This is my first post!  I can’t end it without leaving a huge thank you to Jim Dahle.  WCI has been a godsend to me since I found it in residency: I scour the website all the time, I’ve read your book and many you’ve recommended, I listen to the podcast- I can’t get enough!

              I’ve recommended WCI to everyone I know. Thanks so much!!!
              Click to expand...


              Welcome!

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              • #22
                Seemed like there might be a way to game the system. The late dr. Wisemoney was able to graduate with 0 student loans gaming system with 0% credit cards so my thought was this was something similar.

                Yes, there's leverage to keeping a mortgage, but there's also being too comfortable with debt. I could keep accumulating debt at 'low interest' but it's still debt and we all have our ceilings (I hope). Being in a VHCOL area, I have plenty of coworkers who have > 2+ MM in debt, but hey, it's low interest and some are 'good' debt so it's ok. Not my mentality.

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                • #23
                  I've brought this up before a year or so ago.. but I believe I backed away from the idea just due to the hassle factor and I wasn't completely convinced.   Plus I'd rather use the HELOC on standby to find a good real estate property deal if I needed to do a quick cash purchase without traditional financing.  The last podcast has reignited my interest?!

                  If you're early in paying the traditional 30year mortgage.. then mortgage interest is amortized where you're paying nearly all interest upfront and very little principal.  Yeah.. you can pay a extra each month but you can accelerate your mortgage by a couple of years of payments with a large HELOC payment.   Now.. your same monthly mortgage is paying more principal and less interest.   You'll argue about paying the interest on the HELOC.. but that's simple interest payments as oppose to amortized interest.  Then make your extra payments each month against the HELOC which is a simple interest only loan until its paid off along with your monthly mortgage.  Then do it again.  You're still paying interest on the simple loan but I imagine the simple interest payments are going to be less than the interest paid on the mortgage especially in the first half of the amortization schedule???

                  You have to have positive cash flow each month.   You have to make extra payments each.   Do we have a math wiz that could run some numbers and make an apple to apple comparison of PAYING EXTRA TO THE MORTGAGE PRINCIPAL- Amortized interest VS PAYING EXTRA TO THE HELOC - Simple interest... what would be the interest saved with either scenario be?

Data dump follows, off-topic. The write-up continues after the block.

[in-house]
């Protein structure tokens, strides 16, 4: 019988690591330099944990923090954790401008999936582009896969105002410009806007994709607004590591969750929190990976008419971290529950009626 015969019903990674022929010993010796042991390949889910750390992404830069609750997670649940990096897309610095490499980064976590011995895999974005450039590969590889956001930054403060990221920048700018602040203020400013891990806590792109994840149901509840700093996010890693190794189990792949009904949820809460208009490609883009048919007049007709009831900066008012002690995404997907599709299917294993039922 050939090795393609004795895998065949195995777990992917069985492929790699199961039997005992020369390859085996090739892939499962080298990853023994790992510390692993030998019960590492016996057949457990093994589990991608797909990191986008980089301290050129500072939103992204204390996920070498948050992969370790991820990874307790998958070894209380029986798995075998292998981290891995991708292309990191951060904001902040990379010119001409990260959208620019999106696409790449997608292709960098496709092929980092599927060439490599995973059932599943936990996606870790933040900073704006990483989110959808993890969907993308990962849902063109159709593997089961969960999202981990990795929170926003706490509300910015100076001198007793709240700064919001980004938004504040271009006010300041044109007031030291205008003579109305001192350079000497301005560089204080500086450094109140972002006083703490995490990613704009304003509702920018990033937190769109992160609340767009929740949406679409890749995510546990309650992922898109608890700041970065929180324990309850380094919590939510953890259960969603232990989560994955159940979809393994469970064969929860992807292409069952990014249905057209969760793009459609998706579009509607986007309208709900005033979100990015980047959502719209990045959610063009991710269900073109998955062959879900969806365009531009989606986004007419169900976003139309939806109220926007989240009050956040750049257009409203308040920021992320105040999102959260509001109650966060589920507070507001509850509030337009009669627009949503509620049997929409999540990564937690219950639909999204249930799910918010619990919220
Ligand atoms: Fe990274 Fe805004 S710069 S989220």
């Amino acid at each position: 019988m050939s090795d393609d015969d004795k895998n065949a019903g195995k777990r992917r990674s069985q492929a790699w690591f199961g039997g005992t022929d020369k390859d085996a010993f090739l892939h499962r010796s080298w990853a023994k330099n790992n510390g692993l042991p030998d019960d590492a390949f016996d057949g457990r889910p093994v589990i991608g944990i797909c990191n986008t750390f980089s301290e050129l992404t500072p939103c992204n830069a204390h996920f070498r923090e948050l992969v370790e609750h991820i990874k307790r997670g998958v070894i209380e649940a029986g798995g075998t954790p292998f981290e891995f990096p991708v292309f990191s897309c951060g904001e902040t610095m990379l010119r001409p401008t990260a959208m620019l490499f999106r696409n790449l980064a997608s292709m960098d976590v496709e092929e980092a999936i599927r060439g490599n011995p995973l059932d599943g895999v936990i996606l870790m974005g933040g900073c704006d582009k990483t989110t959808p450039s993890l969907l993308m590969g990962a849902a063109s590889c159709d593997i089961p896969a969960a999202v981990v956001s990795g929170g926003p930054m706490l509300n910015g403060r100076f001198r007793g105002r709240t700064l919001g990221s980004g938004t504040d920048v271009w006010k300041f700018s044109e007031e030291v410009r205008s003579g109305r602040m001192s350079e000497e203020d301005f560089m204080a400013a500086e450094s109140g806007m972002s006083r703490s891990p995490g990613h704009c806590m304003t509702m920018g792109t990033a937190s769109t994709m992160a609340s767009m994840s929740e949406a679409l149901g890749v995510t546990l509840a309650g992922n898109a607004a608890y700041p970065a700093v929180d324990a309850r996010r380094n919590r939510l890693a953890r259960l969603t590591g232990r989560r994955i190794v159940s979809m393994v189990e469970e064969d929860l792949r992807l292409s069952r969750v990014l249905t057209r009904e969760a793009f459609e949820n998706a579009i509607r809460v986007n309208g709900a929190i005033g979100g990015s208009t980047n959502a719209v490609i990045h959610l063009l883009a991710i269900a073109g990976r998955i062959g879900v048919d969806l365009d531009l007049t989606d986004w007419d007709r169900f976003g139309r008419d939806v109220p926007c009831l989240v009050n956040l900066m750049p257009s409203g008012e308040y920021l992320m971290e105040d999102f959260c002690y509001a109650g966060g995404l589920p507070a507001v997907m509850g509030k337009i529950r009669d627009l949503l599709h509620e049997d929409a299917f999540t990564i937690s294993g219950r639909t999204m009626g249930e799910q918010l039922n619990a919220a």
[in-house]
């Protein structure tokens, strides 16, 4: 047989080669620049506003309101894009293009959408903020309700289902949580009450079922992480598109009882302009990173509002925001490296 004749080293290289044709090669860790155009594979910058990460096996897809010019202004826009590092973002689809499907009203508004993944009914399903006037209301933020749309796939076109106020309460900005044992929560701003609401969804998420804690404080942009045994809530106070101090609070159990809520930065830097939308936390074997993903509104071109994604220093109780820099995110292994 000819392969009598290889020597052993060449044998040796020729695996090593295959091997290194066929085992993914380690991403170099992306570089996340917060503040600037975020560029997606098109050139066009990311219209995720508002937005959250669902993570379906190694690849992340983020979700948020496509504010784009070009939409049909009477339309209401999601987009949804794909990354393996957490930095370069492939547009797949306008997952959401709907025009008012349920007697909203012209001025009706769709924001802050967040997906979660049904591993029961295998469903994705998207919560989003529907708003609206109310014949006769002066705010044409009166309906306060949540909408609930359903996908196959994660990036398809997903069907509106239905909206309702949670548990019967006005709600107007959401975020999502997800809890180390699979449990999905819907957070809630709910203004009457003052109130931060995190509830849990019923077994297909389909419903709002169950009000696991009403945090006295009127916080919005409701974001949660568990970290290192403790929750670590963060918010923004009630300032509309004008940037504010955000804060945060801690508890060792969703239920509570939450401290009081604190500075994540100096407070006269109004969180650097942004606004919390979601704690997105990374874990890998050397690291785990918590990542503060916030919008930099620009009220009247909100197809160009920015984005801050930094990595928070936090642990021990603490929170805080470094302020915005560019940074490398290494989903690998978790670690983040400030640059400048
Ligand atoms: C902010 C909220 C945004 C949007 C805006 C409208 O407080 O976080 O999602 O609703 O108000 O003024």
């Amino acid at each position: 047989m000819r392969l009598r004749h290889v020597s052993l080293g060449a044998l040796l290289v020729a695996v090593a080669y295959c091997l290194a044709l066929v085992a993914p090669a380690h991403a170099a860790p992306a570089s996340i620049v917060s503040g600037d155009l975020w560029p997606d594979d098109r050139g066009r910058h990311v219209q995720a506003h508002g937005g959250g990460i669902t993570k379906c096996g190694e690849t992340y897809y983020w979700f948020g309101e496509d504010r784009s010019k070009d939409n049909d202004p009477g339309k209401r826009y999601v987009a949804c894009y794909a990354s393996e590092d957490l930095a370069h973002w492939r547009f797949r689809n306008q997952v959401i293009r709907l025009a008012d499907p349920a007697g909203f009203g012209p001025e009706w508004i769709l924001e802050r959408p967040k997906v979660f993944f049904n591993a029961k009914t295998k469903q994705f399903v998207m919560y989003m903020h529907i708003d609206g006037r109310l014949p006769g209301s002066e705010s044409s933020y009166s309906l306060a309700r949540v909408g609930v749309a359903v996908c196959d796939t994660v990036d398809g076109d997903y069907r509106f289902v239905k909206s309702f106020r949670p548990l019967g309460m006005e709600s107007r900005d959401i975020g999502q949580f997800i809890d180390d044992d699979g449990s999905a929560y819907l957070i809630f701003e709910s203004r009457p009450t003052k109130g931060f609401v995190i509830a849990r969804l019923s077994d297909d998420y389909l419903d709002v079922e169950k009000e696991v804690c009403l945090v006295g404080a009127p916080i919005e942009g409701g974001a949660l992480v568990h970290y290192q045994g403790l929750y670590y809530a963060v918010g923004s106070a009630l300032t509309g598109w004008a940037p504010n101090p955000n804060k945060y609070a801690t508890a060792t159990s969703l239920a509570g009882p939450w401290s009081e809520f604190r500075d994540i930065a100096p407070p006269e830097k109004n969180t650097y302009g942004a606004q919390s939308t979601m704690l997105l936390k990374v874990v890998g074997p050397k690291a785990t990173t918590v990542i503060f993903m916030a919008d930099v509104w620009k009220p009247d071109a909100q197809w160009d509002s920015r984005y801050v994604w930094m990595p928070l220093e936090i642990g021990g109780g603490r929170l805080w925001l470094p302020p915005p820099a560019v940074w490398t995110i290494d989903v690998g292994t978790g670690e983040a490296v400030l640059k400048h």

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                  • #24




                    I’ve brought this up before a year or so ago.. but I believe I backed away from the idea just due to the hassle factor and I wasn’t completely convinced.   Plus I’d rather use the HELOC on standby to find a good real estate property deal if I needed to do a quick cash purchase without traditional financing.  The last podcast has reignited my interest?!

                    If you’re early in paying the traditional 30year mortgage.. then mortgage interest is amortized where you’re paying nearly all interest upfront and very little principal.  Yeah.. you can pay a extra each month but you can accelerate your mortgage by a couple of years of payments with a large HELOC payment.   Now.. your same monthly mortgage is paying more principal and less interest.   You’ll argue about paying the interest on the HELOC.. but that’s simple interest payments as oppose to amortized interest.  Then make your extra payments each month against the HELOC which is a simple interest only loan until its paid off along with your monthly mortgage.  Then do it again.  You’re still paying interest on the simple loan but I imagine the simple interest payments are going to be less than the interest paid on the mortgage especially in the first half of the amortization schedule???

                    You have to have positive cash flow each month.   You have to make extra payments each.   Do we have a math wiz that could run some numbers and make an apple to apple comparison of PAYING EXTRA TO THE MORTGAGE PRINCIPAL- Amortized interest VS PAYING EXTRA TO THE HELOC – Simple interest… what would be the interest saved with either scenario be?